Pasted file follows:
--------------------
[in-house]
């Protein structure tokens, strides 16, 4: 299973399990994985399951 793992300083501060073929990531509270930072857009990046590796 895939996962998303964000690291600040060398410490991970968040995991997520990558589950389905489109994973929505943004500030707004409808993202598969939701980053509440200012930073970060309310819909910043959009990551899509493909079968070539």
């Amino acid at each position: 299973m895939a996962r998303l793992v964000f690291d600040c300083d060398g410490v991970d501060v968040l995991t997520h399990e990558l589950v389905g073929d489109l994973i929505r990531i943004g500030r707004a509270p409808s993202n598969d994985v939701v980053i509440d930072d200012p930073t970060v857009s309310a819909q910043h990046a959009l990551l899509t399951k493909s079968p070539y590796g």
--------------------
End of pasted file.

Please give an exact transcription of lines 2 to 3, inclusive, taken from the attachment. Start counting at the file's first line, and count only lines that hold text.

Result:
């Protein structure tokens, strides 16, 4: 299973399990994985399951 793992300083501060073929990531509270930072857009990046590796 895939996962998303964000690291600040060398410490991970968040995991997520990558589950389905489109994973929505943004500030707004409808993202598969939701980053509440200012930073970060309310819909910043959009990551899509493909079968070539």
């Amino acid at each position: 299973m895939a996962r998303l793992v964000f690291d600040c300083d060398g410490v991970d501060v968040l995991t997520h399990e990558l589950v389905g073929d489109l994973i929505r990531i943004g500030r707004a509270p409808s993202n598969d994985v939701v980053i509440d930072d200012p930073t970060v857009s309310a819909q910043h990046a959009l990551l899509t399951k493909s079968p070539y590796g």